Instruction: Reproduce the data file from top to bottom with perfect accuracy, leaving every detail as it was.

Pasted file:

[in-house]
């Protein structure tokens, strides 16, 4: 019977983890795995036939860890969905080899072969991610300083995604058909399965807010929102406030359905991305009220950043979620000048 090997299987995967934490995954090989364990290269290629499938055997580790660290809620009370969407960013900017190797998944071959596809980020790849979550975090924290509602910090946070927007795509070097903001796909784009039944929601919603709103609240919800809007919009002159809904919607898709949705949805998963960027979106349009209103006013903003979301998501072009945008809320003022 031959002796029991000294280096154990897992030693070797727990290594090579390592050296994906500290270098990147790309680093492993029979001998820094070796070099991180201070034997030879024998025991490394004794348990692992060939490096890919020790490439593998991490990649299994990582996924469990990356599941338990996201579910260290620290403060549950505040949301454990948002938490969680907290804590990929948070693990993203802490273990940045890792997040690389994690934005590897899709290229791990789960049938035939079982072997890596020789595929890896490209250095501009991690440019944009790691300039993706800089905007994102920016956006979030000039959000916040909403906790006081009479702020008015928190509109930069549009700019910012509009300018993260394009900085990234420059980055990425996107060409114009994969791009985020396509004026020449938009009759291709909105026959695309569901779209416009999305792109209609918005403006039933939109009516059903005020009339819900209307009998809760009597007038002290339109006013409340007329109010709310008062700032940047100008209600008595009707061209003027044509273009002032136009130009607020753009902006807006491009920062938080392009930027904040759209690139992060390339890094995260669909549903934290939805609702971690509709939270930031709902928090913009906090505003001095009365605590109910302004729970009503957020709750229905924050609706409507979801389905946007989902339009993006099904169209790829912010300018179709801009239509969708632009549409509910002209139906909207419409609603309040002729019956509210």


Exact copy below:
[in-house]
């Protein structure tokens, strides 16, 4: 019977983890795995036939860890969905080899072969991610300083995604058909399965807010929102406030359905991305009220950043979620000048 090997299987995967934490995954090989364990290269290629499938055997580790660290809620009370969407960013900017190797998944071959596809980020790849979550975090924290509602910090946070927007795509070097903001796909784009039944929601919603709103609240919800809007919009002159809904919607898709949705949805998963960027979106349009209103006013903003979301998501072009945008809320003022 031959002796029991000294280096154990897992030693070797727990290594090579390592050296994906500290270098990147790309680093492993029979001998820094070796070099991180201070034997030879024998025991490394004794348990692992060939490096890919020790490439593998991490990649299994990582996924469990990356599941338990996201579910260290620290403060549950505040949301454990948002938490969680907290804590990929948070693990993203802490273990940045890792997040690389994690934005590897899709290229791990789960049938035939079982072997890596020789595929890896490209250095501009991690440019944009790691300039993706800089905007994102920016956006979030000039959000916040909403906790006081009479702020008015928190509109930069549009700019910012509009300018993260394009900085990234420059980055990425996107060409114009994969791009985020396509004026020449938009009759291709909105026959695309569901779209416009999305792109209609918005403006039933939109009516059903005020009339819900209307009998809760009597007038002290339109006013409340007329109010709310008062700032940047100008209600008595009707061209003027044509273009002032136009130009607020753009902006807006491009920062938080392009930027904040759209690139992060390339890094995260669909549903934290939805609702971690509709939270930031709902928090913009906090505003001095009365605590109910302004729970009503957020709750229905924050609706409507979801389905946007989902339009993006099904169209790829912010300018179709801009239509969708632009549409509910002209139906909207419409609603309040002729019956509210």